Post sponsored by NewzEngine.com

Source: Reserve Bank of Australia

It is a great pleasure to be able to join you today. It is especially good to be able to join you in person, rather than over the internet. This is the first time since February that I have been able to speak to a room of people. I hope this is another sign that the worst is behind us and that a recovery is under way.

Today, I would like to talk about that recovery and four interrelated factors that will shape it. These are: (i) how successful we are in containing the virus; (ii) how effectively we deal with the shadow of the very uneven recession; (iii) how willing people and businesses are to draw on their accumulated financial buffers; and (iv) economic policy, including monetary policy.

As we all know, the past seven months have been very difficult ones in the life of our nation. They are months that we will always remember. Our lives have been affected in ways that were barely imaginable at the start of the year. The economic policy response has also been on a scale that was barely imaginable back in January.

At a high level, that response has had two parts. The first has been to build a bridge to the day that the pandemic is contained and to get as many people and businesses across that bridge as possible. And the second part has been to construct the road to the recovery as the economy opens up. This has been the right strategy. It has involved the government, the RBA, the regulators and the banks working closely together in the national interest.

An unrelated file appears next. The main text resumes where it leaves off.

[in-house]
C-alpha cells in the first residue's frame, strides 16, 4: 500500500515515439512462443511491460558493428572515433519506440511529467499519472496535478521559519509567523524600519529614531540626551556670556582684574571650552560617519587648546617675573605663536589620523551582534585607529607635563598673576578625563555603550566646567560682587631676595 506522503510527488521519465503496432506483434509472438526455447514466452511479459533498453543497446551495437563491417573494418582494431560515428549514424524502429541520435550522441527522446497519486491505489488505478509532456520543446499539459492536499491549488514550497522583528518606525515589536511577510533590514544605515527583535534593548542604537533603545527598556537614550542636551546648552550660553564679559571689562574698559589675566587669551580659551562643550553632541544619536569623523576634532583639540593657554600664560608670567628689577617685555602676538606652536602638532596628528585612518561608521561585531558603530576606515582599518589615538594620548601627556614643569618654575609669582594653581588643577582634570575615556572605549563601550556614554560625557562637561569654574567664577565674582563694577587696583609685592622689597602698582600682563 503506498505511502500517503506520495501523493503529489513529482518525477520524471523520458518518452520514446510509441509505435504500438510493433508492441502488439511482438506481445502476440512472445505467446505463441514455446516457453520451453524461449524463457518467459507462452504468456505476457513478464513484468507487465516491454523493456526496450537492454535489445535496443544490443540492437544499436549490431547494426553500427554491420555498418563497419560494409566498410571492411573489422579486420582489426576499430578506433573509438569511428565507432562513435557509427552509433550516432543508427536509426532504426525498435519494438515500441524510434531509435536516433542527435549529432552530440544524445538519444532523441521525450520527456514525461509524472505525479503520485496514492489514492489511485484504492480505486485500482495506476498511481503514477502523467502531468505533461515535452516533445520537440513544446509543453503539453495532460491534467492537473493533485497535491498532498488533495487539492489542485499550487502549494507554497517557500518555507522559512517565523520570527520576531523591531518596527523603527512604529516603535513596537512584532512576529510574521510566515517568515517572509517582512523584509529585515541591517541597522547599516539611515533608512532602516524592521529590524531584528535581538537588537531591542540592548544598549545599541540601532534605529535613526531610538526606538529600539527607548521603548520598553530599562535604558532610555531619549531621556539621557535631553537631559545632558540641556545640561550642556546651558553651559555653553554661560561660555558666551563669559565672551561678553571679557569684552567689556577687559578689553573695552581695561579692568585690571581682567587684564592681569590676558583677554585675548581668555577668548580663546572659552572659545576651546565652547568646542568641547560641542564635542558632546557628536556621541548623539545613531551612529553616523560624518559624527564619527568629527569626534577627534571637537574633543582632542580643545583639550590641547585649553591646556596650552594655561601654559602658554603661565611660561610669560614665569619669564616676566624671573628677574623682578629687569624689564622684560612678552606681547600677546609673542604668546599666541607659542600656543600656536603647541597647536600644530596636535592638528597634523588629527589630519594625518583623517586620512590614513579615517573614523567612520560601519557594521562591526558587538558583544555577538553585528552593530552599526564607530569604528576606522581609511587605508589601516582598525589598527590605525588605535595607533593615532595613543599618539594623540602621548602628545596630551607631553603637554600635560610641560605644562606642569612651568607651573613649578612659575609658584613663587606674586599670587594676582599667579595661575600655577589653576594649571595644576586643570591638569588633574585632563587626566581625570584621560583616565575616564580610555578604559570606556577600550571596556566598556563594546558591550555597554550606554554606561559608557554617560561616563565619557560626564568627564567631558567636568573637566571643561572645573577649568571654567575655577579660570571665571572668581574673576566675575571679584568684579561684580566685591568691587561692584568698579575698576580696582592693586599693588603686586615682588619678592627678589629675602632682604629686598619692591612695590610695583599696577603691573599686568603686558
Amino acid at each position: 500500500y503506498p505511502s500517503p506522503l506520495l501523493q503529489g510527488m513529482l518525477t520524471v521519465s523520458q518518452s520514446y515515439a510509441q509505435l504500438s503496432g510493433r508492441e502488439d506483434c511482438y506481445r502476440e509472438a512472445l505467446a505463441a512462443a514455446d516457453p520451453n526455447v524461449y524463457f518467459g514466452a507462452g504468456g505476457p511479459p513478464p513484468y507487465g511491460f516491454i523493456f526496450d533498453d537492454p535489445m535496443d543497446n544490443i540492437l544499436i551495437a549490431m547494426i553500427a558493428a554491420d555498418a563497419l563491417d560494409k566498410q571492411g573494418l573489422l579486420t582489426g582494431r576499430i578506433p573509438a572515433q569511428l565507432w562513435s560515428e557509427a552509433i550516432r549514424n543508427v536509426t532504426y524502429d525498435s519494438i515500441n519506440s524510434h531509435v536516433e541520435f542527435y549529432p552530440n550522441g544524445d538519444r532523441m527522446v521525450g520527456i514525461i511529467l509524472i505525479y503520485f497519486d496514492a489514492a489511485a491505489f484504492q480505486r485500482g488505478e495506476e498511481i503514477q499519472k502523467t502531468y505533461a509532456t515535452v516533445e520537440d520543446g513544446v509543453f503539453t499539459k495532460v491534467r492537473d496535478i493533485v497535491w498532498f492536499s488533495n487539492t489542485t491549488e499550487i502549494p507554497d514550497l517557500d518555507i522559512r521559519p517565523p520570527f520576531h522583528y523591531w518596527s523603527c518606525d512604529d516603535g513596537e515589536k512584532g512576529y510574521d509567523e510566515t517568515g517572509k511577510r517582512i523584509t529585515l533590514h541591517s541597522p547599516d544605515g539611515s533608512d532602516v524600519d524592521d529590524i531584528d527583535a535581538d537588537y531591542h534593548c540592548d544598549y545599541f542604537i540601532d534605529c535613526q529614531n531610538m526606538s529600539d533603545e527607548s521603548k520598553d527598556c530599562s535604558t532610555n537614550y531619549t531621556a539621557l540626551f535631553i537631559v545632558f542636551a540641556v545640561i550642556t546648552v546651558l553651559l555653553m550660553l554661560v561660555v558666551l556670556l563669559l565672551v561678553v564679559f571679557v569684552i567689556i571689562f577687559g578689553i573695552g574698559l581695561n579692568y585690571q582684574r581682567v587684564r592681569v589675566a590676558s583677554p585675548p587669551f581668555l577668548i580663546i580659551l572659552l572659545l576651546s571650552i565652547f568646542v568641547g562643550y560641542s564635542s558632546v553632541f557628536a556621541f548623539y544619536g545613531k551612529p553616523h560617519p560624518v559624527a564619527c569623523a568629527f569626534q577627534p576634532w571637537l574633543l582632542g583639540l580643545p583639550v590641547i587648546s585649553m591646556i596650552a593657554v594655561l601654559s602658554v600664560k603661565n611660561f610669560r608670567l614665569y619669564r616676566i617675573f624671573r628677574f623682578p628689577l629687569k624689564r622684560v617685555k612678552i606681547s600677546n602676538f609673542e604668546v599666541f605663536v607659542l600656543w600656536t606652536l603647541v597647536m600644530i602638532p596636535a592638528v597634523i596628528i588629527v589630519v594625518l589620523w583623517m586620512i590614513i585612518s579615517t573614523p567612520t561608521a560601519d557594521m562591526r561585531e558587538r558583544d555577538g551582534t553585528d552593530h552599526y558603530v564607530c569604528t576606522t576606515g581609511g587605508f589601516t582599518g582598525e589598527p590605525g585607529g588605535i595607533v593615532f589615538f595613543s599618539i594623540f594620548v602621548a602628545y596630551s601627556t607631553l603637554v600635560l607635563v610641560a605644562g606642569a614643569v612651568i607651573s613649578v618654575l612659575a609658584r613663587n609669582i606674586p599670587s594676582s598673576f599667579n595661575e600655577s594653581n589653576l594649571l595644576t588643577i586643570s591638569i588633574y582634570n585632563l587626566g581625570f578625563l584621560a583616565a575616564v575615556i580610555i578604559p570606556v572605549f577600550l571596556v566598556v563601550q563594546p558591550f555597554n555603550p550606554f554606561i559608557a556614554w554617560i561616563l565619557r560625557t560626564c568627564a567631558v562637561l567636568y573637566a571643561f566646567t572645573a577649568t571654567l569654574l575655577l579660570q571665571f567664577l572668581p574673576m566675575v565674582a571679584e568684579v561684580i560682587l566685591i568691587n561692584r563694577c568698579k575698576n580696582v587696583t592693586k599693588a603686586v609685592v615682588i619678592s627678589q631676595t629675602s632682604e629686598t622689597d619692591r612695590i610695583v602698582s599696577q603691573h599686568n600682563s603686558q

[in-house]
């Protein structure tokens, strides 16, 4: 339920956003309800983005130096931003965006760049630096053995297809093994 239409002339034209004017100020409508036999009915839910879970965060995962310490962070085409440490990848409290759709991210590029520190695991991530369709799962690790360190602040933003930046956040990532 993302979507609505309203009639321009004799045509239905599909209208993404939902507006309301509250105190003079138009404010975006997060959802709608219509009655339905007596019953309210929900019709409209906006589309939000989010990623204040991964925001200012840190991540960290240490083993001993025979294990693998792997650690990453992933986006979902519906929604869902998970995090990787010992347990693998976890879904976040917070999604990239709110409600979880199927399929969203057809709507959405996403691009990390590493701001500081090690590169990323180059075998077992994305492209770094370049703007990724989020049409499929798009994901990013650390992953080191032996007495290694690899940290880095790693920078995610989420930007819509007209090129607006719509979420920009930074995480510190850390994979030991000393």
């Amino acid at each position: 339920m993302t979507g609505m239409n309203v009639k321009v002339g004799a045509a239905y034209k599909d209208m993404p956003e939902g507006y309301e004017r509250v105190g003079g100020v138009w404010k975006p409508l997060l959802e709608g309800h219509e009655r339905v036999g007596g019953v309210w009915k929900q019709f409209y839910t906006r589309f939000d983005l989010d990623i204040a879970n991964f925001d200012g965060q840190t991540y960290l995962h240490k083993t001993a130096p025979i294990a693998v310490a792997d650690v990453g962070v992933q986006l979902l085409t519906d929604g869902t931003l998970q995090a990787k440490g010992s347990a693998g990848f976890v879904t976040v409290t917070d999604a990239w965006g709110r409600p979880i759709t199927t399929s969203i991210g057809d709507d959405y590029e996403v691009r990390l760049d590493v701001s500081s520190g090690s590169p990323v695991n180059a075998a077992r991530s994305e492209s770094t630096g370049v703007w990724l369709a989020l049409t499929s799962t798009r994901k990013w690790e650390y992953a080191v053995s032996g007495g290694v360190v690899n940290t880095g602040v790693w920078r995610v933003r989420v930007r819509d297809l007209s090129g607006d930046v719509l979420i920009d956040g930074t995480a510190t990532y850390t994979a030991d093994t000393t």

Thanks to this effort and the progress on the health front, a recovery is now under way and we can look forward to this continuing. This is good news, but the shape and nature of that recovery remains highly uncertain. Much depends upon how as a society we can live with the virus and the success of the scientists in terms of a vaccine, anti-viral treatments and rapid testing. There has been positive news on these fronts recently and we hope for more positive news, but success is not yet assured. So the single most important influence on the recovery is how successful we are in containing the virus.

I would now like to turn to a second factor that will shape the recovery – that is the shadow cast by the very uneven nature of the recession that we have been living through. All recessions are uneven, but this one has been especially so. The government has wisely sought to even things out, but inevitably we are left with outcomes that are very uneven across the country.

This unevenness is especially evident in the labour market, so this is where I would like to focus.

This first graph shows the fall in employment that occurred between February and May for different age groups, and the recovery through to August (Graph 1). The picture is pretty clear. The job losses have been largest for young people, with around 500,000 people under 35 losing their jobs in the early stages of the pandemic, and around 300,000 still out of work in August.

This heavy burden partly reflects the uneven way the pandemic has affected different industries (Graph 2). The hospitality industry – in which many young people and women work – has been worst affected, with almost 300,000 job losses between February and May. There has been an encouraging recovery of late, and for this to be sustained our economy will need to open up further. In contrast, a number of other areas – including the finance industry, the public sector and mining – have been much less affected.